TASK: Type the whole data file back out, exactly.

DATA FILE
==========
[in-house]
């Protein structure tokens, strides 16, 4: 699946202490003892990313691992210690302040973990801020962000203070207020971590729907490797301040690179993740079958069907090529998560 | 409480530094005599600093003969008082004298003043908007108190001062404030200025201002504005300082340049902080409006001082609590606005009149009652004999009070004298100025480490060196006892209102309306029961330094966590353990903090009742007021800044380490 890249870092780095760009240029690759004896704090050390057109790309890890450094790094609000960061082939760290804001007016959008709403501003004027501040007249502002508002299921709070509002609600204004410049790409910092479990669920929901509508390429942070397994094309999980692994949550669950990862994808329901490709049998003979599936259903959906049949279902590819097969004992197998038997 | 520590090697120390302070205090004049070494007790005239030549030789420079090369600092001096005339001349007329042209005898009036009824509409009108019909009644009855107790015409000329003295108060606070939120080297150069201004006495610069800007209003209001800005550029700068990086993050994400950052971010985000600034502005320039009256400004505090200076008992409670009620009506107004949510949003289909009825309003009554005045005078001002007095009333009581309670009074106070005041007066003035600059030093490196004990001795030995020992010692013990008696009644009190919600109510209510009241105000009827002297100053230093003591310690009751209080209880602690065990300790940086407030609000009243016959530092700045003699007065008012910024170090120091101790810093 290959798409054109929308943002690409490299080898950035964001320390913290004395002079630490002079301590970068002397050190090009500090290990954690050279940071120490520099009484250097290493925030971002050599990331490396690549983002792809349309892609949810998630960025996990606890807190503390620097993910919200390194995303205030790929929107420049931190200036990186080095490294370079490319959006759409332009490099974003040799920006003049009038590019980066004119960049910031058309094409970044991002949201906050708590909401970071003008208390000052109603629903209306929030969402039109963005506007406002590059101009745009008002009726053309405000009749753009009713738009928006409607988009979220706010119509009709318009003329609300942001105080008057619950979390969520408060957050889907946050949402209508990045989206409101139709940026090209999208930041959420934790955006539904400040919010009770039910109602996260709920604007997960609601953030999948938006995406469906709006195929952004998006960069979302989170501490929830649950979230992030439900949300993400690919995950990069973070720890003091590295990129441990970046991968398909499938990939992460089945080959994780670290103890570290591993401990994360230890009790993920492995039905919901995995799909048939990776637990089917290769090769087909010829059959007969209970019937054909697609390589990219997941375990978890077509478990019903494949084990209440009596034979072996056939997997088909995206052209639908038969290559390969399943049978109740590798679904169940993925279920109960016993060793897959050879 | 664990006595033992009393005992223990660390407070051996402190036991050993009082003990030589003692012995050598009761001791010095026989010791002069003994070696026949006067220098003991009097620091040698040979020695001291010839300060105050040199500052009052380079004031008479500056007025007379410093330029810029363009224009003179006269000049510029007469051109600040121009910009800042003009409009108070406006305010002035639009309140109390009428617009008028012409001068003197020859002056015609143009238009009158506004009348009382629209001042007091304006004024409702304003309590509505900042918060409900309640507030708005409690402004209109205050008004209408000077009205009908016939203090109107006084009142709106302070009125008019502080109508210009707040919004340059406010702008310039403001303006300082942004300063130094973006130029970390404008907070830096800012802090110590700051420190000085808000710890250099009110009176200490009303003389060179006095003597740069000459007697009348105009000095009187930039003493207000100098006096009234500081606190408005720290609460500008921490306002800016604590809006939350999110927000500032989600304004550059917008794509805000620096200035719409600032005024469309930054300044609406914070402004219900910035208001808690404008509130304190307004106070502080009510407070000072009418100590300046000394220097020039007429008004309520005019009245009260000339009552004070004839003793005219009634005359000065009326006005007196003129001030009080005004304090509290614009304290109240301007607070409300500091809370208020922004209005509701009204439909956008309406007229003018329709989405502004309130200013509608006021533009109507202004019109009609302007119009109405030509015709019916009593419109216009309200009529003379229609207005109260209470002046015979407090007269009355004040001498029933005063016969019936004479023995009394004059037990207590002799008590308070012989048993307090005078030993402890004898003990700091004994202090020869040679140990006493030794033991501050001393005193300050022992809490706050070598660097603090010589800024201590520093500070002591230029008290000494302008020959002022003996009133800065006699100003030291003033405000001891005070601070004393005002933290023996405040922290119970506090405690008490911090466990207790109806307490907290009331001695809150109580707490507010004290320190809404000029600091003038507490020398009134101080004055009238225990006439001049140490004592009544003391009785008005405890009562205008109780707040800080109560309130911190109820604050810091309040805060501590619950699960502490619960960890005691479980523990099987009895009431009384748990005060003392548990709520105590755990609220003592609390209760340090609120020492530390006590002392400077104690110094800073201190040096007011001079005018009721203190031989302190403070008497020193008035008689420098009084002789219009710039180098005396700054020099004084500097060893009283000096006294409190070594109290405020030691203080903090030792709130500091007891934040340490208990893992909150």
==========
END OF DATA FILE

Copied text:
[in-house]
């Protein structure tokens, strides 16, 4: 699946202490003892990313691992210690302040973990801020962000203070207020971590729907490797301040690179993740079958069907090529998560 | 409480530094005599600093003969008082004298003043908007108190001062404030200025201002504005300082340049902080409006001082609590606005009149009652004999009070004298100025480490060196006892209102309306029961330094966590353990903090009742007021800044380490 890249870092780095760009240029690759004896704090050390057109790309890890450094790094609000960061082939760290804001007016959008709403501003004027501040007249502002508002299921709070509002609600204004410049790409910092479990669920929901509508390429942070397994094309999980692994949550669950990862994808329901490709049998003979599936259903959906049949279902590819097969004992197998038997 | 520590090697120390302070205090004049070494007790005239030549030789420079090369600092001096005339001349007329042209005898009036009824509409009108019909009644009855107790015409000329003295108060606070939120080297150069201004006495610069800007209003209001800005550029700068990086993050994400950052971010985000600034502005320039009256400004505090200076008992409670009620009506107004949510949003289909009825309003009554005045005078001002007095009333009581309670009074106070005041007066003035600059030093490196004990001795030995020992010692013990008696009644009190919600109510209510009241105000009827002297100053230093003591310690009751209080209880602690065990300790940086407030609000009243016959530092700045003699007065008012910024170090120091101790810093 290959798409054109929308943002690409490299080898950035964001320390913290004395002079630490002079301590970068002397050190090009500090290990954690050279940071120490520099009484250097290493925030971002050599990331490396690549983002792809349309892609949810998630960025996990606890807190503390620097993910919200390194995303205030790929929107420049931190200036990186080095490294370079490319959006759409332009490099974003040799920006003049009038590019980066004119960049910031058309094409970044991002949201906050708590909401970071003008208390000052109603629903209306929030969402039109963005506007406002590059101009745009008002009726053309405000009749753009009713738009928006409607988009979220706010119509009709318009003329609300942001105080008057619950979390969520408060957050889907946050949402209508990045989206409101139709940026090209999208930041959420934790955006539904400040919010009770039910109602996260709920604007997960609601953030999948938006995406469906709006195929952004998006960069979302989170501490929830649950979230992030439900949300993400690919995950990069973070720890003091590295990129441990970046991968398909499938990939992460089945080959994780670290103890570290591993401990994360230890009790993920492995039905919901995995799909048939990776637990089917290769090769087909010829059959007969209970019937054909697609390589990219997941375990978890077509478990019903494949084990209440009596034979072996056939997997088909995206052209639908038969290559390969399943049978109740590798679904169940993925279920109960016993060793897959050879 | 664990006595033992009393005992223990660390407070051996402190036991050993009082003990030589003692012995050598009761001791010095026989010791002069003994070696026949006067220098003991009097620091040698040979020695001291010839300060105050040199500052009052380079004031008479500056007025007379410093330029810029363009224009003179006269000049510029007469051109600040121009910009800042003009409009108070406006305010002035639009309140109390009428617009008028012409001068003197020859002056015609143009238009009158506004009348009382629209001042007091304006004024409702304003309590509505900042918060409900309640507030708005409690402004209109205050008004209408000077009205009908016939203090109107006084009142709106302070009125008019502080109508210009707040919004340059406010702008310039403001303006300082942004300063130094973006130029970390404008907070830096800012802090110590700051420190000085808000710890250099009110009176200490009303003389060179006095003597740069000459007697009348105009000095009187930039003493207000100098006096009234500081606190408005720290609460500008921490306002800016604590809006939350999110927000500032989600304004550059917008794509805000620096200035719409600032005024469309930054300044609406914070402004219900910035208001808690404008509130304190307004106070502080009510407070000072009418100590300046000394220097020039007429008004309520005019009245009260000339009552004070004839003793005219009634005359000065009326006005007196003129001030009080005004304090509290614009304290109240301007607070409300500091809370208020922004209005509701009204439909956008309406007229003018329709989405502004309130200013509608006021533009109507202004019109009609302007119009109405030509015709019916009593419109216009309200009529003379229609207005109260209470002046015979407090007269009355004040001498029933005063016969019936004479023995009394004059037990207590002799008590308070012989048993307090005078030993402890004898003990700091004994202090020869040679140990006493030794033991501050001393005193300050022992809490706050070598660097603090010589800024201590520093500070002591230029008290000494302008020959002022003996009133800065006699100003030291003033405000001891005070601070004393005002933290023996405040922290119970506090405690008490911090466990207790109806307490907290009331001695809150109580707490507010004290320190809404000029600091003038507490020398009134101080004055009238225990006439001049140490004592009544003391009785008005405890009562205008109780707040800080109560309130911190109820604050810091309040805060501590619950699960502490619960960890005691479980523990099987009895009431009384748990005060003392548990709520105590755990609220003592609390209760340090609120020492530390006590002392400077104690110094800073201190040096007011001079005018009721203190031989302190403070008497020193008035008689420098009084002789219009710039180098005396700054020099004084500097060893009283000096006294409190070594109290405020030691203080903090030792709130500091007891934040340490208990893992909150």